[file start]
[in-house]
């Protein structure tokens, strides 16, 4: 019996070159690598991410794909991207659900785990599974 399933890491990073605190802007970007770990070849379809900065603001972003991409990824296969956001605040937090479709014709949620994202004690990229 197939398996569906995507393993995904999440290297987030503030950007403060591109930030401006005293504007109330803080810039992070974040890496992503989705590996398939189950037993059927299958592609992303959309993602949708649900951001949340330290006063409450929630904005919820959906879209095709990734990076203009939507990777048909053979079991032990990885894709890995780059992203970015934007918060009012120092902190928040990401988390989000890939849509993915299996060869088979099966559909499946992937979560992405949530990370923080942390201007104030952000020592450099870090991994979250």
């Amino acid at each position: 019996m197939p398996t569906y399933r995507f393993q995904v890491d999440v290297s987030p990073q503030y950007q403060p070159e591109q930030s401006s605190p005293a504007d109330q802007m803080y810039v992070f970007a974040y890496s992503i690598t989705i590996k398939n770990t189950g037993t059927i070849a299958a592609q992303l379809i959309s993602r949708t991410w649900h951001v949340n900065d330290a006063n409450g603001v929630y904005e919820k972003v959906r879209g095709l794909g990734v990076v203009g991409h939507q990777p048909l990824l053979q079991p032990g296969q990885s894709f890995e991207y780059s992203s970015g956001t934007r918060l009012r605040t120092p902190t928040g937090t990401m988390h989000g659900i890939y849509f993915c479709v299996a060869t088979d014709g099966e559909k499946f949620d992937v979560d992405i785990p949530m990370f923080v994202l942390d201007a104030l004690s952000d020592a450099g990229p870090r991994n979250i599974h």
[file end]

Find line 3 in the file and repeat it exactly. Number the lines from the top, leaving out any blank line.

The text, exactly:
């Amino acid at each position: 019996m197939p398996t569906y399933r995507f393993q995904v890491d999440v290297s987030p990073q503030y950007q403060p070159e591109q930030s401006s605190p005293a504007d109330q802007m803080y810039v992070f970007a974040y890496s992503i690598t989705i590996k398939n770990t189950g037993t059927i070849a299958a592609q992303l379809i959309s993602r949708t991410w649900h951001v949340n900065d330290a006063n409450g603001v929630y904005e919820k972003v959906r879209g095709l794909g990734v990076v203009g991409h939507q990777p048909l990824l053979q079991p032990g296969q990885s894709f890995e991207y780059s992203s970015g956001t934007r918060l009012r605040t120092p902190t928040g937090t990401m988390h989000g659900i890939y849509f993915c479709v299996a060869t088979d014709g099966e559909k499946f949620d992937v979560d992405i785990p949530m990370f923080v994202l942390d201007a104030l004690s952000d020592a450099g990229p870090r991994n979250i599974h």